A couple of questionable calls by referees at last weekend's UFC 159 event in New Jersey has led to the UFC demanding change. Specifically, UFC VP or Regulatory Affairs Marc Ratner says that he plans to make a formal request to the Association of Boxing Commissions in order to make some changes to the unified rules of MMA.
The first thing they're interested in is clarification of the rules regarding eyepokes after Kevin Mulhall's decision to stop Gian Villante from continuing after an eyepoke without consulting the ringside physician first. Villante said he couldn't see, and that was enough for Mulhall to end his fight with Ovince St. Preux. Here's what Ratner had to say about it to USA Today:
"What we want the referees to do is don't make a medical decision," Ratner told USA TODAY Sports. "Call time. Don't ask the kid if he can see or not. Bring the doctor in and let the doctor make the determination."
"Now obviously, if any fighter can't see, you want the fight stopped," Ratner said. "But here's a case where if you go through the mechanic and bring the doctor in, it will give them a chance to see if in fact the eye clears up and he can fight. That's what you want to do there.
"The referee was a very good referee. Kevin Mulhall is one of the top referees in the world. Once the fighter said he couldn't see, it puts the referee in a position where he has to stop it. So it's the kind of thing where you want the doctors, who are there for that exact reason, to make the final determination before you stop the fight."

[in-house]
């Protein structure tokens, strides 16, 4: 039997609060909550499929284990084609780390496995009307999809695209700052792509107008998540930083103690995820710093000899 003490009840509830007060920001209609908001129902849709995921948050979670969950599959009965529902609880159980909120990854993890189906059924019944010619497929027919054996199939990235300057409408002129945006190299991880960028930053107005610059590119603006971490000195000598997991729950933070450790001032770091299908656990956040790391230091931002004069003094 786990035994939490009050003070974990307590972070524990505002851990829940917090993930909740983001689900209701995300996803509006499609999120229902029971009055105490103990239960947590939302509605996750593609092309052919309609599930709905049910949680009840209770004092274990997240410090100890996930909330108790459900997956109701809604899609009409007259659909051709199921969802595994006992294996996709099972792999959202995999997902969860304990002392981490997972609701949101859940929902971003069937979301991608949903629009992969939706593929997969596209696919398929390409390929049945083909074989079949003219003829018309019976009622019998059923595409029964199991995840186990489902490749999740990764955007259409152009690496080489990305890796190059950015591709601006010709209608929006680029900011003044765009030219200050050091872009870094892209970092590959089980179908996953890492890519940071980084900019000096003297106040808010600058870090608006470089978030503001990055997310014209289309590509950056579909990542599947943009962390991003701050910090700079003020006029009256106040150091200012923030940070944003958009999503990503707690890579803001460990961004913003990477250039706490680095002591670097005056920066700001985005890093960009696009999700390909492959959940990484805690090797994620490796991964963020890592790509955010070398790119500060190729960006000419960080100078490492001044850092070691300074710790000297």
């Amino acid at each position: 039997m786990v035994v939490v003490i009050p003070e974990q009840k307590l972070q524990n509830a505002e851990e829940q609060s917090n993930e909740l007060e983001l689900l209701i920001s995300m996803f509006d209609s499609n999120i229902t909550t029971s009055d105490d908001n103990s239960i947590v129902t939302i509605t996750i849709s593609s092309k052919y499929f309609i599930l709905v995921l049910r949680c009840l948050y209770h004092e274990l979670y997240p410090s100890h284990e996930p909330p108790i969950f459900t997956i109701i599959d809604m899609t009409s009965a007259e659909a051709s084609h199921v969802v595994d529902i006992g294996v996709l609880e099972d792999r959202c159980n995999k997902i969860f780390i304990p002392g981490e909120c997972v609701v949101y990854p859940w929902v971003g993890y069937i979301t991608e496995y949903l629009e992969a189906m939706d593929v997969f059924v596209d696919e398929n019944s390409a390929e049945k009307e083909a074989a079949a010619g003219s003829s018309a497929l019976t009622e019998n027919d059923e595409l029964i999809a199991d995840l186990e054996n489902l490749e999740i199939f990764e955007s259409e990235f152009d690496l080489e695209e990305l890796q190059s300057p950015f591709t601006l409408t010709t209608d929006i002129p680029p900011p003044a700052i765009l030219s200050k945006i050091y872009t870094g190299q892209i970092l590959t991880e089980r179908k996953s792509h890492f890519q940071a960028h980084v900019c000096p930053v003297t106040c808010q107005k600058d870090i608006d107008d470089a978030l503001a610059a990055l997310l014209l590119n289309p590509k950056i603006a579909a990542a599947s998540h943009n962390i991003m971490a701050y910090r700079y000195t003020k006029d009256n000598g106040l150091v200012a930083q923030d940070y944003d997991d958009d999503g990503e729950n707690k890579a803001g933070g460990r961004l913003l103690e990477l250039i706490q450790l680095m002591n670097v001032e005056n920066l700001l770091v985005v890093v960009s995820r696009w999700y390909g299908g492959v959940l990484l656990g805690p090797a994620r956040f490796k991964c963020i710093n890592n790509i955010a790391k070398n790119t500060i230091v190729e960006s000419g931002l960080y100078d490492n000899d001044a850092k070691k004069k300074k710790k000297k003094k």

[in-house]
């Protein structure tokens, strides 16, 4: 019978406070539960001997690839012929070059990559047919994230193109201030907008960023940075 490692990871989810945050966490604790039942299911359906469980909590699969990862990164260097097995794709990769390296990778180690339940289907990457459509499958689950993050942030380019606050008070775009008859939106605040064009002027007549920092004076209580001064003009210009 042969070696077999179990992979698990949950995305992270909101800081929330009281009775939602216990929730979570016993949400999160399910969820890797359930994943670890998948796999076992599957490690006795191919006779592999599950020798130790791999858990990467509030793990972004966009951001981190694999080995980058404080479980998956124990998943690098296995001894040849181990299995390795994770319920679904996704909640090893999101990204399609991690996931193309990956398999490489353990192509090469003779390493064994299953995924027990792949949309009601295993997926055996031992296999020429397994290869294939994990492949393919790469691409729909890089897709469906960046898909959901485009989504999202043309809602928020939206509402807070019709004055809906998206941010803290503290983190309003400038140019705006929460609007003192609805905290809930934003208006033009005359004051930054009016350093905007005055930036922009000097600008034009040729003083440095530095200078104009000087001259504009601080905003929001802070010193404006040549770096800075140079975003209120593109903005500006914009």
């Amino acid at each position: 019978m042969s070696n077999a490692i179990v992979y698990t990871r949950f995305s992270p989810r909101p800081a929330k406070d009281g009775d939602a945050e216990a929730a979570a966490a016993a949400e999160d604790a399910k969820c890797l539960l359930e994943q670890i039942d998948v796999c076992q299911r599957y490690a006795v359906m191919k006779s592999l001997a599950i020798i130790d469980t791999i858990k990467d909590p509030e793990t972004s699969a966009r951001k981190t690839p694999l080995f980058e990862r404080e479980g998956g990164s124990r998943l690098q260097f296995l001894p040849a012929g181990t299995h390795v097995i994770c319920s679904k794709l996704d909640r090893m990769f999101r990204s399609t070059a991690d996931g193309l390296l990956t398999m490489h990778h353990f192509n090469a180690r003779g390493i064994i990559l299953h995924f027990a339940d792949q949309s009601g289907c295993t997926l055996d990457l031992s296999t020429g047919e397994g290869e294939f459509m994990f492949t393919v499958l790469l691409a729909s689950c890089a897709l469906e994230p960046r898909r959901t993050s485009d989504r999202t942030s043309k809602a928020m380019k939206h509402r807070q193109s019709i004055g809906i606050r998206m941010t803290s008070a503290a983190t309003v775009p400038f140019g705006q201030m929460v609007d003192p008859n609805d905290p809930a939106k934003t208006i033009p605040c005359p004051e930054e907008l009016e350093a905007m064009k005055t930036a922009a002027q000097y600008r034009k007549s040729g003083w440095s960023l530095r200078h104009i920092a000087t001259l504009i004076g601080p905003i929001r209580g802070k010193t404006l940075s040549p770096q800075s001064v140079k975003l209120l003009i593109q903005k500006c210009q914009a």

Right now, the rules state that Mulhall can indeed stop the fight if he chooses without seeking advice. Ratner clarified that the five-minute rule that applies to low blows is not needed here, but the opinion of a doctor should be sought:
"I think by bringing the doctor in, just the whole operation will take a couple of minutes, and I think that should alleviate most of the pain and give us enough time to make sure the guy can fight," Ratner said.
They are also looking into changing the silly "grounded opponent" rule when it comes to knees. Right now, as long as a fighter has "three points of contact" on the ground (ie. 2 feet and a hand), they can't be kneed to the head. Ratner and Dana White are not fans, and want it corrected:
"We really believe this 'three-point stance rule,' where a fighter is just placing his hand on and off the mat so he won't get hit, needs to be addressed," Ratner said. "That's not what the rule is for. That has to be looked at."
None of this is going to be happening anytime soon, since the ABC's annual conference where Ratner plans to address all this doesn't take place until late July. But this is definitely a good step in the direction of clarifying this stuff, and I will be a very happy fan if they can change the knees to a grounded opponent rule for sure.